In determining whether there was reasonable doubt in whether SSgt Amirudin’s translation was accurate, Justice Chan also reasoned that if the police officer himself conceded that he could have understood Ms Parti’s statements in Bahasa Indonesia differently from what she had meant, a similar likelihood could have also existed on Ms Parti’s part in understanding SSgt Amirudin’s questions to her.

Of linguistic ‘false friends’ and the accuracy of statements

Mr Shanmugam in his ministerial statement also posited that there is “no significant difference between Malay and Bahasa Indonesia” in SSgt Amirudin’s questioning in relation to the matter.

A Malay Studies researcher with a Malay language teaching postgraduate diploma from the National Institute of Education, however, observed “the disparity in outcome in the understanding of the word between a Singaporean and an Indonesian, and why context and nuance might matter greatly”.

The researcher, identified by the pseudonym “Farah” by the aforementioned repository, explained a concept in linguistics called “false friends”, in which there are “words with a similar look or sound but significantly different meanings” in different languages.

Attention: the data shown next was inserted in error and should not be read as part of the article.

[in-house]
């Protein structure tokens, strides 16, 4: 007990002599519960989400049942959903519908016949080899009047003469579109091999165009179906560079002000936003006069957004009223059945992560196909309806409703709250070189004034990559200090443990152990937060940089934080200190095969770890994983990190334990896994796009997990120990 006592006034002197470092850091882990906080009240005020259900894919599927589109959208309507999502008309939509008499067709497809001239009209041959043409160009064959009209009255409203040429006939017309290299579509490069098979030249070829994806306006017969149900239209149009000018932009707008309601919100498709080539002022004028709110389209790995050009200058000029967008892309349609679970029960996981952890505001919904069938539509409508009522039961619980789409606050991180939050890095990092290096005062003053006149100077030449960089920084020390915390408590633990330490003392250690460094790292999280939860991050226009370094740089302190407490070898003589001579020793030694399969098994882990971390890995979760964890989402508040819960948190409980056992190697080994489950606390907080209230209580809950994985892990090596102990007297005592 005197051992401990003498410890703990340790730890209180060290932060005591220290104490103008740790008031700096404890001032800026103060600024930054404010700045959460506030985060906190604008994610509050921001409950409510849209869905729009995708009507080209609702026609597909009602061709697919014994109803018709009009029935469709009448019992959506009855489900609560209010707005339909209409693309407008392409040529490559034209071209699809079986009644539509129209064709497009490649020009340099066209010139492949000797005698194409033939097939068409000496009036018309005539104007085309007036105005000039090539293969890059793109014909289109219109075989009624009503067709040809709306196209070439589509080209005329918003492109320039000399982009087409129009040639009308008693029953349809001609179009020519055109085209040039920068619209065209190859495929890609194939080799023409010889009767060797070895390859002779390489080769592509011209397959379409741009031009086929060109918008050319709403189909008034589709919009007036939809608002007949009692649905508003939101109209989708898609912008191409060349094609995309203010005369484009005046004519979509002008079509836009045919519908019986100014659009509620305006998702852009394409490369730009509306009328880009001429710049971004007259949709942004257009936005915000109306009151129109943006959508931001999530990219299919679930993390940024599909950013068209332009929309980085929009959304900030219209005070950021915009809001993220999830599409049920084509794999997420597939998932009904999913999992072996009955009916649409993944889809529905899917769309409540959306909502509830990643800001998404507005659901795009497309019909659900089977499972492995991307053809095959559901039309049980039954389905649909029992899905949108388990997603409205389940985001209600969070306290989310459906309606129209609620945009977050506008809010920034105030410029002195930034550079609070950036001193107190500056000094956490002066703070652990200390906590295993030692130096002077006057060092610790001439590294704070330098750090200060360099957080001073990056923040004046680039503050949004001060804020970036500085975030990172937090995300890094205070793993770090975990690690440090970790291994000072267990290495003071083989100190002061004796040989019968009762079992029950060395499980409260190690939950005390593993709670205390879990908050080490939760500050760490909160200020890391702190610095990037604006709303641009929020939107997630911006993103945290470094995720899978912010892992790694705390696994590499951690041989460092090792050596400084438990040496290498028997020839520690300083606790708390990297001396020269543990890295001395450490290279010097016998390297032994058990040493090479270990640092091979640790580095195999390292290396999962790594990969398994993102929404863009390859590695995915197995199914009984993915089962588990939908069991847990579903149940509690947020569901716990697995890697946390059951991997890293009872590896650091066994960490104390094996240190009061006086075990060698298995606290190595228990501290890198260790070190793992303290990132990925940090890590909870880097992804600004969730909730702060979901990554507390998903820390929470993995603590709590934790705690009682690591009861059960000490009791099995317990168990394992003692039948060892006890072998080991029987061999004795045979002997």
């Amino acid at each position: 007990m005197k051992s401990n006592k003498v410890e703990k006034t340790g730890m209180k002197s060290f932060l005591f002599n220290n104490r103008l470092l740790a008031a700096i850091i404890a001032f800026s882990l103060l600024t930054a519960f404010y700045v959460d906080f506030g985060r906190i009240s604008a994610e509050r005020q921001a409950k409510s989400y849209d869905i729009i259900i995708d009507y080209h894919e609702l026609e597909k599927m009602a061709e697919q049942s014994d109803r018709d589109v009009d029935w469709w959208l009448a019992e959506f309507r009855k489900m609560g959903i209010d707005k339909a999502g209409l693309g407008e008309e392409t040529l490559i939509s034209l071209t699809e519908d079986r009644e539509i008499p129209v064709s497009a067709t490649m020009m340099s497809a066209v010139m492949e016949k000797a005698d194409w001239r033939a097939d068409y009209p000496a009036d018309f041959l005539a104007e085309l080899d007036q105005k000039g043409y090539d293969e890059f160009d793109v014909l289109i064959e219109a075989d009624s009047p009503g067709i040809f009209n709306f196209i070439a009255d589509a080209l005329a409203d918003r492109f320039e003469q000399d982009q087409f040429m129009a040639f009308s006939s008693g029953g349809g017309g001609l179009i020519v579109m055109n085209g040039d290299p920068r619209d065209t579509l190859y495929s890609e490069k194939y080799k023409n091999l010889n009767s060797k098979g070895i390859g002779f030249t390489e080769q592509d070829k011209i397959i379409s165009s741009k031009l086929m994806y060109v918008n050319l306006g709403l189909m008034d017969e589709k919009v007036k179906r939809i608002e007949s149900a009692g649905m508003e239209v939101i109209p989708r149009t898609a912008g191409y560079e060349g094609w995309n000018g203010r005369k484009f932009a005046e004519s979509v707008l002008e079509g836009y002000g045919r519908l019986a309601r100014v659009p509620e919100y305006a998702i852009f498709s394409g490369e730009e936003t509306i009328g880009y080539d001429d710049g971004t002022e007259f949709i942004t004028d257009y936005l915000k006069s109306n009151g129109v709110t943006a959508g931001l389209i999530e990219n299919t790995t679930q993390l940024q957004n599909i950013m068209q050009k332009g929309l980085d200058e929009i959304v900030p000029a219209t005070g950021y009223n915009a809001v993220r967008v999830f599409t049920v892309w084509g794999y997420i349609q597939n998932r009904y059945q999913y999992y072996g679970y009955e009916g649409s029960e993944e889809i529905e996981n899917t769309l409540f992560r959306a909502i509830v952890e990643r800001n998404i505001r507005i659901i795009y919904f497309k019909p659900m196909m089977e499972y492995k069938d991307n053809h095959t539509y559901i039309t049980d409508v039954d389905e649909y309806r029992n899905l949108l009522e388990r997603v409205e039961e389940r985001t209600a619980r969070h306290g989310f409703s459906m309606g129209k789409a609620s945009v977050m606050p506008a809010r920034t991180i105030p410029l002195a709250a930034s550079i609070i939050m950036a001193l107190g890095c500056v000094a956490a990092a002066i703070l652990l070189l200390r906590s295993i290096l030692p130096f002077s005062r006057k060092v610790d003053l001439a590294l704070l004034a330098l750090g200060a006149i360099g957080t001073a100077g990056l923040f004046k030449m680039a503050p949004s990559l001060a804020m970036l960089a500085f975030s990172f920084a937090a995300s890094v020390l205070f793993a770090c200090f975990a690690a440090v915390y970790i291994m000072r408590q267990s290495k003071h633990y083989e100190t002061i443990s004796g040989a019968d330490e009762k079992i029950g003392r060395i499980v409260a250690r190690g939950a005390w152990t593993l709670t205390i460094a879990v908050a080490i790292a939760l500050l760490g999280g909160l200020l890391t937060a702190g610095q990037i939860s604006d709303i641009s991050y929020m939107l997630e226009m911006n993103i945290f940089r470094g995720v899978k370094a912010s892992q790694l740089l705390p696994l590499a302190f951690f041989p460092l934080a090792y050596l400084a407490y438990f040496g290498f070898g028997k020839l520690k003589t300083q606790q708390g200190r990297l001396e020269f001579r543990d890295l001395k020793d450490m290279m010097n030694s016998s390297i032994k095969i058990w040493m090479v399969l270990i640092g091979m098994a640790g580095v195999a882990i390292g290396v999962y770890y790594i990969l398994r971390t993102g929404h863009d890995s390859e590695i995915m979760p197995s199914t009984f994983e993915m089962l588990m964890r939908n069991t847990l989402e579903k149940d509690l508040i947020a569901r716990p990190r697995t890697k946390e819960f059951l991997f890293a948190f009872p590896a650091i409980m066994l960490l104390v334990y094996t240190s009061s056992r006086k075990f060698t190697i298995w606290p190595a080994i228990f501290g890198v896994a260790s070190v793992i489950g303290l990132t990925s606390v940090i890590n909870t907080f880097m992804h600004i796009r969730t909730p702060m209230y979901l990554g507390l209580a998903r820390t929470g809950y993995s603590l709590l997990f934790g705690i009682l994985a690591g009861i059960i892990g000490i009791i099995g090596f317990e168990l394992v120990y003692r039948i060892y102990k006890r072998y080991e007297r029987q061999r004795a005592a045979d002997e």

As an example, she noted that the word “belanja” in Malay — particularly colloquially — is often used in the context of treating someone or giving something for free to the person.

In Bahasa Indonesia, however, the word “belanja” refers to the act of shopping or spending money.

In Ms Parti’s case, an example of “false friends” is her explanation of where she had placed the Pioneer DVD she was accused of stealing.